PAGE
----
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EU set to delay membership talks with Albania and North Macedonia

Christian Fernsby |
European Union leaders appear set to push back the start of membership talks with Albania and North Macedonia despite warnings that further delays could undermine pro-democratic reform efforts and stability in the volatile Balkans region.


The prospect of EU membership has been a powerful driver of reform in the Balkans since former Yugoslavia disintegrated into war in the early 1990s, and the EU’s executive arm, the European Commission, recommended last month that the two be invited to open negotiations.

At a summit in Brussels next week, EU leaders will discuss the candidacies of Albania and North Macedonia, but the chairman of their meeting European Council President Donald Tusk signaled that not all countries want them to start negotiations right now.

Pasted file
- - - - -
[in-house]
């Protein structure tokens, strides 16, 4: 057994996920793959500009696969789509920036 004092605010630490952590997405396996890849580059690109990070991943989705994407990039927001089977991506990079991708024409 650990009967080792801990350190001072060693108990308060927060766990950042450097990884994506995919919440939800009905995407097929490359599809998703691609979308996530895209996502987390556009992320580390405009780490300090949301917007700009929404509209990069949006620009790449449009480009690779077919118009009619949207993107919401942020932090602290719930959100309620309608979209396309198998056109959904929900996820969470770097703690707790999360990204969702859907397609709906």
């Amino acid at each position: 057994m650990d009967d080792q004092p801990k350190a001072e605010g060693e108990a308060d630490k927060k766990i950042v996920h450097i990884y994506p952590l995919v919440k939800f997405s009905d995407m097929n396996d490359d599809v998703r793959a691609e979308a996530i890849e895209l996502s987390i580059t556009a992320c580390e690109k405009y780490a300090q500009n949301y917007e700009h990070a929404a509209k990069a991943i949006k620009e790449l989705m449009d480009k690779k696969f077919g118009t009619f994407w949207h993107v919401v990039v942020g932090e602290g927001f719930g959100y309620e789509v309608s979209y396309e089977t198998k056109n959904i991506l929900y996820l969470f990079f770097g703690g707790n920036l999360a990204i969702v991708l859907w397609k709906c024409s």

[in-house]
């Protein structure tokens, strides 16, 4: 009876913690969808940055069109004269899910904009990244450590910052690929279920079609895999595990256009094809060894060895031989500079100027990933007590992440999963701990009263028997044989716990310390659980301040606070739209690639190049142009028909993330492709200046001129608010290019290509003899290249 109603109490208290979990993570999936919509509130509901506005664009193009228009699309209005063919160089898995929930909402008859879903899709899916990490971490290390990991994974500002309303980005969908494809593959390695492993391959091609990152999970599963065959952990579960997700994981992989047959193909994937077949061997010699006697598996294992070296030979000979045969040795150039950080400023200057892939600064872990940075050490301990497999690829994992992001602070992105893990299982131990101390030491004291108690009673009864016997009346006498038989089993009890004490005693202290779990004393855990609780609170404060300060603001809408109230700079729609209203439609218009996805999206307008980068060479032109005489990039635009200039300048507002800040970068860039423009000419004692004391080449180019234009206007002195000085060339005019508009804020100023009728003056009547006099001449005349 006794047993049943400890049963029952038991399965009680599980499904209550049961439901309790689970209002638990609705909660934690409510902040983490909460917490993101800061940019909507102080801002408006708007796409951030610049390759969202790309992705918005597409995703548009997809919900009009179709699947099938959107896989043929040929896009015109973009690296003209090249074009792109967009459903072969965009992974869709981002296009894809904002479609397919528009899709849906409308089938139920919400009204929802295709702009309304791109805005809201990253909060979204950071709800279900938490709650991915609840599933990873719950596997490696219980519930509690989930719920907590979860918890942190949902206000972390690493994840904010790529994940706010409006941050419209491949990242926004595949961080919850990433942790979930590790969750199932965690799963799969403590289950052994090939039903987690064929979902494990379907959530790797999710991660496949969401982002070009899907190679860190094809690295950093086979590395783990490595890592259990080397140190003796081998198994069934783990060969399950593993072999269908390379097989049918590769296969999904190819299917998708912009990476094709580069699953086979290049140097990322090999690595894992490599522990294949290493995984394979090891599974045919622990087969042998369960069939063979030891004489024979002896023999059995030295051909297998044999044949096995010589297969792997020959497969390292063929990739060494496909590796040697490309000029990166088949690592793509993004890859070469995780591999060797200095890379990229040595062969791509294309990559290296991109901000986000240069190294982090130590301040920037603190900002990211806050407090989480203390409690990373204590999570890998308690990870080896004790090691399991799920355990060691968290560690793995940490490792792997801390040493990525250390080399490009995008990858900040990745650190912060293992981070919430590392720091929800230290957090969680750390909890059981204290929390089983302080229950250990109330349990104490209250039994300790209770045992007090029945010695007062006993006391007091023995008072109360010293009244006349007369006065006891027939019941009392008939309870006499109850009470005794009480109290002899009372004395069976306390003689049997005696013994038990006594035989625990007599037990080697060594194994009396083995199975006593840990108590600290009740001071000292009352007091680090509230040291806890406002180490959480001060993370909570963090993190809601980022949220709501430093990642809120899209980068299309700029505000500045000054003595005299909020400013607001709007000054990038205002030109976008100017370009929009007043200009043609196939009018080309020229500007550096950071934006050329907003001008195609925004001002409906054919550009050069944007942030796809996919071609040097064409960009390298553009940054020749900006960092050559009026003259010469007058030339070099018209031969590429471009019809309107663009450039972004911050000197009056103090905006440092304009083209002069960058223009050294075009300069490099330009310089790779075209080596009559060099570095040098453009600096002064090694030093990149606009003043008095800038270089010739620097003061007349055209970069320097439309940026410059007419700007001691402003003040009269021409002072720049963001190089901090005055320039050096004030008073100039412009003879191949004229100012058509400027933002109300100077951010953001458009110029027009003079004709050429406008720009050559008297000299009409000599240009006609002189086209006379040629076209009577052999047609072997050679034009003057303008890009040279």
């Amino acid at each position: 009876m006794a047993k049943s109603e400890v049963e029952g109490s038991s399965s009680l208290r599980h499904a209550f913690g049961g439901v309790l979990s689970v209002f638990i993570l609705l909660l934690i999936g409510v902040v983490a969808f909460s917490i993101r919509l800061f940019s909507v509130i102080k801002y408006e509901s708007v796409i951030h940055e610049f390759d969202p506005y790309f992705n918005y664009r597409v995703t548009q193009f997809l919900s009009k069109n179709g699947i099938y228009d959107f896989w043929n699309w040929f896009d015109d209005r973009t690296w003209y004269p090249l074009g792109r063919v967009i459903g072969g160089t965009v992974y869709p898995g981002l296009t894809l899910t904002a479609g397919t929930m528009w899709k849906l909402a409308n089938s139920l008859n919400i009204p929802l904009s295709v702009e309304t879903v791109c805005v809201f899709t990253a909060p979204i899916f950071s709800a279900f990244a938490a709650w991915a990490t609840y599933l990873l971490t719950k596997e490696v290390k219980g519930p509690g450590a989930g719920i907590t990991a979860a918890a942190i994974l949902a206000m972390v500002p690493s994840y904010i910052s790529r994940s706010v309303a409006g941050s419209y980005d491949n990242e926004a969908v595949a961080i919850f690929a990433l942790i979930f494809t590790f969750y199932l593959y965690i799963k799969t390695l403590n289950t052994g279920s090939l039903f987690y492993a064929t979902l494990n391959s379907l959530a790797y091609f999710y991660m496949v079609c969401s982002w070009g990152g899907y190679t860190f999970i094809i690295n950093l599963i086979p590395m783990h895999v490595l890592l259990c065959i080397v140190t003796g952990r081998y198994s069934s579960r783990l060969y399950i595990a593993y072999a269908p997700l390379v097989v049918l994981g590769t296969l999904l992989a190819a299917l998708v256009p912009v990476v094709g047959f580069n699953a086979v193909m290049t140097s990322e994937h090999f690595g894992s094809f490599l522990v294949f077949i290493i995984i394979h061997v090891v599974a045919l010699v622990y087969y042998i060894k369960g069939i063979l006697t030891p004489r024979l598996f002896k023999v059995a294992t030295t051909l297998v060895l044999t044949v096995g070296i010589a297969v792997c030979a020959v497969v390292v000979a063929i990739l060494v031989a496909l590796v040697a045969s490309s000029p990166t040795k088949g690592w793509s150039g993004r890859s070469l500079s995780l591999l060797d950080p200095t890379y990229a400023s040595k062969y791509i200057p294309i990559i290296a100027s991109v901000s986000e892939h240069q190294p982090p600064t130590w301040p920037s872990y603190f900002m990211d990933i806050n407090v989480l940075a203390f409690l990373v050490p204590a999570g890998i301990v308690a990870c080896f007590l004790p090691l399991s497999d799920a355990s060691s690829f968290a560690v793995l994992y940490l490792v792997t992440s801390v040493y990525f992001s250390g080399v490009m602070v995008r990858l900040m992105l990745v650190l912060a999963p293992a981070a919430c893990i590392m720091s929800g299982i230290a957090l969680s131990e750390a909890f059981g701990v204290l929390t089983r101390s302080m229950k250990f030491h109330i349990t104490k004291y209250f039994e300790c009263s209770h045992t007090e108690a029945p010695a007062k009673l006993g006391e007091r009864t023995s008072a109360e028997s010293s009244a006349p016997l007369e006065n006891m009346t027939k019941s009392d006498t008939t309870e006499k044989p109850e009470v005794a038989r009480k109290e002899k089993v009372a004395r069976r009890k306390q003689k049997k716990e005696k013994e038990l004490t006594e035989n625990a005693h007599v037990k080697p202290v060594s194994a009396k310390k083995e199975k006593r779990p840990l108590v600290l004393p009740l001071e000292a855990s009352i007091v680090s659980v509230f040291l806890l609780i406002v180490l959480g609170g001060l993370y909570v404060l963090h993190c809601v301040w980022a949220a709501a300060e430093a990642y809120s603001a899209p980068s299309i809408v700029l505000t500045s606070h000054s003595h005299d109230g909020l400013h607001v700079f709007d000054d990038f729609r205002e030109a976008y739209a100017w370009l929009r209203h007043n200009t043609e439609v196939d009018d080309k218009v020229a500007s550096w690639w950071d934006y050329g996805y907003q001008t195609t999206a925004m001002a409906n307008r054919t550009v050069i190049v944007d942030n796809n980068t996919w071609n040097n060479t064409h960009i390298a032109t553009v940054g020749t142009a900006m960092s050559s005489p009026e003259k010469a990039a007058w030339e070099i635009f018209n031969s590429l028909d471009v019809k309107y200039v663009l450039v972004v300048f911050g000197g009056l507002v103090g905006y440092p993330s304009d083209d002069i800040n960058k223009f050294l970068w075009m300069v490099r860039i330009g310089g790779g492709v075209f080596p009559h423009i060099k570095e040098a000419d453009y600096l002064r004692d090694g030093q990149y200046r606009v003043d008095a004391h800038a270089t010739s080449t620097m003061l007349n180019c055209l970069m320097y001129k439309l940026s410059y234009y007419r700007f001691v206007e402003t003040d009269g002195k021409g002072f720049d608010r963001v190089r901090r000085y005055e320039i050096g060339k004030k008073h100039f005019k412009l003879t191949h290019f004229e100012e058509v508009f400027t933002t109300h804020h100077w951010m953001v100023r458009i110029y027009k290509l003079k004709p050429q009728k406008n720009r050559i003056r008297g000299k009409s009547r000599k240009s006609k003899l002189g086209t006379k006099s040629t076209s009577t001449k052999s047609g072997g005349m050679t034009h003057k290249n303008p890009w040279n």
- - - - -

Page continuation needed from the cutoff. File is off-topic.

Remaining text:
“Over the last two years, your country has delivered all the right political signals that the EU was expecting from the candidates,” Tusk said, standing alongside North Macedonia President Stevo Pendarovski. “You have done everything that was expected of you.”

“But I want to be honest with you: not all member states are prepared to make the decision on opening negotiations in the coming days,” Tusk added.

The continued expansion of the 28-nation EU has complicated decision-making, and a kind of enlargement fatigue set in after 10 countries joined in 2004. Upon taking up his post as European Commission president in 2014, Jean-Claude Juncker said no countries would join during his term, which ends on Oct. 31.


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